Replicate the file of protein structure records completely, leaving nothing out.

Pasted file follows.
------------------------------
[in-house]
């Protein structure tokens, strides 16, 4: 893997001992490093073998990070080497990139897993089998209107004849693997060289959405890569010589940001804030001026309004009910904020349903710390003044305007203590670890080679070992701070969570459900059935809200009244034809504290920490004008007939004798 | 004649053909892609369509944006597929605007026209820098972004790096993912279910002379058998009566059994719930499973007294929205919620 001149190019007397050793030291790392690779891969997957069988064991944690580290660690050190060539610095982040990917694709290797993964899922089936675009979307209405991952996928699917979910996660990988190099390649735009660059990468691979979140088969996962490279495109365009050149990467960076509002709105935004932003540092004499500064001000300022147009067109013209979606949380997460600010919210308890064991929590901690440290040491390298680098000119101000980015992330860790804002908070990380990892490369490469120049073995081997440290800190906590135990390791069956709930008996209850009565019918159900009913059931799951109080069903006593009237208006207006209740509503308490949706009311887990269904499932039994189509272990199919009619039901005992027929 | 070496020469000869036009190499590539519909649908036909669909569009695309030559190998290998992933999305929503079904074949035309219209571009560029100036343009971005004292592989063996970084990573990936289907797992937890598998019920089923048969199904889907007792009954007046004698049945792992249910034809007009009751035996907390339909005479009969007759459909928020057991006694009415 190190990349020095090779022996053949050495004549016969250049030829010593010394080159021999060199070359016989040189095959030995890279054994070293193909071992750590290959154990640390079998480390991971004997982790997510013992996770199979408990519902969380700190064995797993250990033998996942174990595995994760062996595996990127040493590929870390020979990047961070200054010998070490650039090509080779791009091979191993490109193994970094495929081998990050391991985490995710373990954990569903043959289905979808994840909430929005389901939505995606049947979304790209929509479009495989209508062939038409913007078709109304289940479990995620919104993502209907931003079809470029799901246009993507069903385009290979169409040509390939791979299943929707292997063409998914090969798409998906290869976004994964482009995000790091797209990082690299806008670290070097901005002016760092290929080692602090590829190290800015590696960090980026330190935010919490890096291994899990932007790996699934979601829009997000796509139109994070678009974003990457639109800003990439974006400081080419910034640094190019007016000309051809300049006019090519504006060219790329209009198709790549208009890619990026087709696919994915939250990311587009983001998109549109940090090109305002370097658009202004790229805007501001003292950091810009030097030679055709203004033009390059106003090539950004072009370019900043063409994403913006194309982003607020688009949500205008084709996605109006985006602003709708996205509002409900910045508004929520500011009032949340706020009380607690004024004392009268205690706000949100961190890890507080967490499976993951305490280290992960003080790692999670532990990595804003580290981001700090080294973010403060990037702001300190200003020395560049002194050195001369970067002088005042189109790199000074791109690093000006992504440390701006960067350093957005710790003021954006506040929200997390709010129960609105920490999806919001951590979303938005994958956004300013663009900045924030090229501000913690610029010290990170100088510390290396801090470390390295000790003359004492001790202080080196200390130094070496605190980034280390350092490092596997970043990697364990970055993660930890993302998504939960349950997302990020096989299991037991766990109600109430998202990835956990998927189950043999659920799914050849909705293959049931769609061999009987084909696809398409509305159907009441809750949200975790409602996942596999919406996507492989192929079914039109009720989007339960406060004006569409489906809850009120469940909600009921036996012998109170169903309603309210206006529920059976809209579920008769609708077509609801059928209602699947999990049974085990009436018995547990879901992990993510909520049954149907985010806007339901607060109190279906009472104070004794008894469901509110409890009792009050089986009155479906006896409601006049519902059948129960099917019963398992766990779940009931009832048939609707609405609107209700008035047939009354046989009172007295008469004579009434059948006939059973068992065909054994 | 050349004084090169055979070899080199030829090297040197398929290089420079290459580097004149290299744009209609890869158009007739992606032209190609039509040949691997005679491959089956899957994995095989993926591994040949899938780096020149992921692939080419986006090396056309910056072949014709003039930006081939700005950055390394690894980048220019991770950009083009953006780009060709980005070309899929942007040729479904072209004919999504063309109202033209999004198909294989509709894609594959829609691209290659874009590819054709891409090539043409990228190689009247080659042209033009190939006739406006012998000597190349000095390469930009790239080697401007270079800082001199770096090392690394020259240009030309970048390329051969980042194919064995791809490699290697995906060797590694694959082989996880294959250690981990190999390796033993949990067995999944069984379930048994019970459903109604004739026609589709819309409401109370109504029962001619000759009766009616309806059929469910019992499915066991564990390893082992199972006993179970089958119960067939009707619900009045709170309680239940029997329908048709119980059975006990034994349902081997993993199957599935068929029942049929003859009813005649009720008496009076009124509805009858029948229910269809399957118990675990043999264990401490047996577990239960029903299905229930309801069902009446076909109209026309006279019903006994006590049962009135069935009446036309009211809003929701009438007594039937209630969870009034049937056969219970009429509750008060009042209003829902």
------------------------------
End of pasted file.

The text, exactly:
[in-house]
């Protein structure tokens, strides 16, 4: 893997001992490093073998990070080497990139897993089998209107004849693997060289959405890569010589940001804030001026309004009910904020349903710390003044305007203590670890080679070992701070969570459900059935809200009244034809504290920490004008007939004798 | 004649053909892609369509944006597929605007026209820098972004790096993912279910002379058998009566059994719930499973007294929205919620 001149190019007397050793030291790392690779891969997957069988064991944690580290660690050190060539610095982040990917694709290797993964899922089936675009979307209405991952996928699917979910996660990988190099390649735009660059990468691979979140088969996962490279495109365009050149990467960076509002709105935004932003540092004499500064001000300022147009067109013209979606949380997460600010919210308890064991929590901690440290040491390298680098000119101000980015992330860790804002908070990380990892490369490469120049073995081997440290800190906590135990390791069956709930008996209850009565019918159900009913059931799951109080069903006593009237208006207006209740509503308490949706009311887990269904499932039994189509272990199919009619039901005992027929 | 070496020469000869036009190499590539519909649908036909669909569009695309030559190998290998992933999305929503079904074949035309219209571009560029100036343009971005004292592989063996970084990573990936289907797992937890598998019920089923048969199904889907007792009954007046004698049945792992249910034809007009009751035996907390339909005479009969007759459909928020057991006694009415 190190990349020095090779022996053949050495004549016969250049030829010593010394080159021999060199070359016989040189095959030995890279054994070293193909071992750590290959154990640390079998480390991971004997982790997510013992996770199979408990519902969380700190064995797993250990033998996942174990595995994760062996595996990127040493590929870390020979990047961070200054010998070490650039090509080779791009091979191993490109193994970094495929081998990050391991985490995710373990954990569903043959289905979808994840909430929005389901939505995606049947979304790209929509479009495989209508062939038409913007078709109304289940479990995620919104993502209907931003079809470029799901246009993507069903385009290979169409040509390939791979299943929707292997063409998914090969798409998906290869976004994964482009995000790091797209990082690299806008670290070097901005002016760092290929080692602090590829190290800015590696960090980026330190935010919490890096291994899990932007790996699934979601829009997000796509139109994070678009974003990457639109800003990439974006400081080419910034640094190019007016000309051809300049006019090519504006060219790329209009198709790549208009890619990026087709696919994915939250990311587009983001998109549109940090090109305002370097658009202004790229805007501001003292950091810009030097030679055709203004033009390059106003090539950004072009370019900043063409994403913006194309982003607020688009949500205008084709996605109006985006602003709708996205509002409900910045508004929520500011009032949340706020009380607690004024004392009268205690706000949100961190890890507080967490499976993951305490280290992960003080790692999670532990990595804003580290981001700090080294973010403060990037702001300190200003020395560049002194050195001369970067002088005042189109790199000074791109690093000006992504440390701006960067350093957005710790003021954006506040929200997390709010129960609105920490999806919001951590979303938005994958956004300013663009900045924030090229501000913690610029010290990170100088510390290396801090470390390295000790003359004492001790202080080196200390130094070496605190980034280390350092490092596997970043990697364990970055993660930890993302998504939960349950997302990020096989299991037991766990109600109430998202990835956990998927189950043999659920799914050849909705293959049931769609061999009987084909696809398409509305159907009441809750949200975790409602996942596999919406996507492989192929079914039109009720989007339960406060004006569409489906809850009120469940909600009921036996012998109170169903309603309210206006529920059976809209579920008769609708077509609801059928209602699947999990049974085990009436018995547990879901992990993510909520049954149907985010806007339901607060109190279906009472104070004794008894469901509110409890009792009050089986009155479906006896409601006049519902059948129960099917019963398992766990779940009931009832048939609707609405609107209700008035047939009354046989009172007295008469004579009434059948006939059973068992065909054994 | 050349004084090169055979070899080199030829090297040197398929290089420079290459580097004149290299744009209609890869158009007739992606032209190609039509040949691997005679491959089956899957994995095989993926591994040949899938780096020149992921692939080419986006090396056309910056072949014709003039930006081939700005950055390394690894980048220019991770950009083009953006780009060709980005070309899929942007040729479904072209004919999504063309109202033209999004198909294989509709894609594959829609691209290659874009590819054709891409090539043409990228190689009247080659042209033009190939006739406006012998000597190349000095390469930009790239080697401007270079800082001199770096090392690394020259240009030309970048390329051969980042194919064995791809490699290697995906060797590694694959082989996880294959250690981990190999390796033993949990067995999944069984379930048994019970459903109604004739026609589709819309409401109370109504029962001619000759009766009616309806059929469910019992499915066991564990390893082992199972006993179970089958119960067939009707619900009045709170309680239940029997329908048709119980059975006990034994349902081997993993199957599935068929029942049929003859009813005649009720008496009076009124509805009858029948229910269809399957118990675990043999264990401490047996577990239960029903299905229930309801069902009446076909109209026309006279019903006994006590049962009135069935009446036309009211809003929701009438007594039937209630969870009034049937056969219970009429509750008060009042209003829902």